• Friday, June 21, 2024
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Four numbers that capture evolving COVID-19 impact in Nigeria

African leaders to brainstorm on economic future of continent post COVID-19

Since Nigeria’s index case in late February, the trajectory of the country’s COVID-19 pandemic cases has been of interest in understanding how the health and economic crisis is unfolding in Africa’s biggest economy.

These numbers capture crucial measures that tell the unfolding story of the economic impact of the virus.


The rate of joblessness slowed from 42% between April and May to 29% in June, according to the COVID-19 National Longitudinal Phone Survey by the National Bureau of Statistics (NBS) and World Bank.

The drop in the rate of unemployment among surveyed participants reflects the pick-up in economic activities as states began reopening after more than a month under lockdown.

In June, 71% of respondents told the statistics office that they had some form of jobs compared to 58% of people without jobs during the total lockdowns in Lagos, Abuja and Ogun.

Before mid-March, 84% of Urban respondents were working but between April and May, this rate dropped to 33%. However, by June the number increased to 64%.

Also, before mid-march 85% of rural respondents had jobs but this rate declined between April and May to 47%. As of June nonetheless, it had climbed to about 75%.

While generally there seems to be a gradual return to normalcy, information from foremost job site Jobberman suggests a rise in active job seekers indicating that white-collar jobs may still be slow to catch up or formal sector workers are changing jobs.

“Typically we have about 10,000 active job-seekers a week,” Hilda Kragha, Jobberman’s chief executive officer, told Bloomberg last month. “During this pandemic, we have been having over 55,000, which means more people are looking for jobs.”


Remote working might be taking shape as a permanent feature of workplaces going-forward.

According to the latest Google Mobility Index (published August 7), footprint to workplaces dropped by 12% between June 26 and August 7, despite on-going lockdown ease which is in its second phase.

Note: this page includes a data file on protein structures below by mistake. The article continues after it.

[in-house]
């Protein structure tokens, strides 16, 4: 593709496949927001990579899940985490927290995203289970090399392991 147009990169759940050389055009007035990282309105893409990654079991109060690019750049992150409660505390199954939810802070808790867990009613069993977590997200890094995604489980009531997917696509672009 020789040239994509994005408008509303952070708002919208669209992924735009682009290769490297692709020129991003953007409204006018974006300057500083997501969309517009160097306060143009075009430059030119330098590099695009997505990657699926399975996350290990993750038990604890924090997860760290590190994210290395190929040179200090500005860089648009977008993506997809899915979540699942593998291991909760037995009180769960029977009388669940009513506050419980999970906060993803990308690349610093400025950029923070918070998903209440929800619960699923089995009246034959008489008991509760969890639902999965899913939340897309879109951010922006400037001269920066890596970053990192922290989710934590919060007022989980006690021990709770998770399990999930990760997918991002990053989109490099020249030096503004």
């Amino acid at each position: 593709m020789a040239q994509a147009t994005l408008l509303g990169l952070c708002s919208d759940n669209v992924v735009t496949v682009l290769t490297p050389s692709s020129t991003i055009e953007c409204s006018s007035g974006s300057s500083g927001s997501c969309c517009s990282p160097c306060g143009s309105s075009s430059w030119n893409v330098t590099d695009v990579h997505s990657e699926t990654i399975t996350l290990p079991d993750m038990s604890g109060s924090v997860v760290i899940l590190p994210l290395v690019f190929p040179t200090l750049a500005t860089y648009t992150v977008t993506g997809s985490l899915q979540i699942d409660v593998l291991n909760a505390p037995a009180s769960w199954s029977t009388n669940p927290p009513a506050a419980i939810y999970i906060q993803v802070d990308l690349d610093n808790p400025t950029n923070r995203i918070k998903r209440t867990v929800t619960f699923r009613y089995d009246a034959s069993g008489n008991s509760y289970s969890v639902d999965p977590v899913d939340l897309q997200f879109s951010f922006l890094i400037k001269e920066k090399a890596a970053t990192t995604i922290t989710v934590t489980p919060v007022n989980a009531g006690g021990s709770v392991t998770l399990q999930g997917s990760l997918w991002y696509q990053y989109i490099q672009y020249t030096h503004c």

BusinessDay findings suggest that many firms still allow their staff to work from home for cost-saving reasons and wary of the sharp increase in daily new cases for most of June, a wait-and-see approach had been adopted.

The Google report, however, showed that visits to public transport hubs grew by 1 percent, an indication that people have started moving around more. The data suggests movements have been for essential purposes like shopping (Supermarket and pharmacy grew +1%) as opposed to leisure (Retail and recreation fell 10%).


The official naira value has plunged by 23% to a dollar due to currency adjustments since March where the COVID-19 pandemic and an OPEC+ crisis crashed oil prices to record lows.

This has severe implications for inflation, already at a 2-year high, as manufacturers who are dependent on foreign-inputs will attempt to pass on the higher costs to consumers.

In March the official naira was pegged at 307/$ but the Central Bank of Nigeria has moved the peg upwards to $379, a rate it updated on its website last week. The move is also in line with the country’s plan to unify the rates naira is sold through its multiple windows as promised to the International Monetary Fund (IMF).


At the onset of the COVID-19 outbreak in Nigeria, the Purchasing Managers’ Index (PMI) in February was 58.3 points. However, the measure of manufacturing sentiments contracted for the third straight month in July 2020 at 44.9 points bringing the second-quarter average to 43, a contraction, compared to 56.2, an expansion, in the first three months of the year.

The decline captures the effect of the lockdowns in the second quarter but with July (44.9) showing an improvement compared to June (41.1), perhaps the worst might just be behind.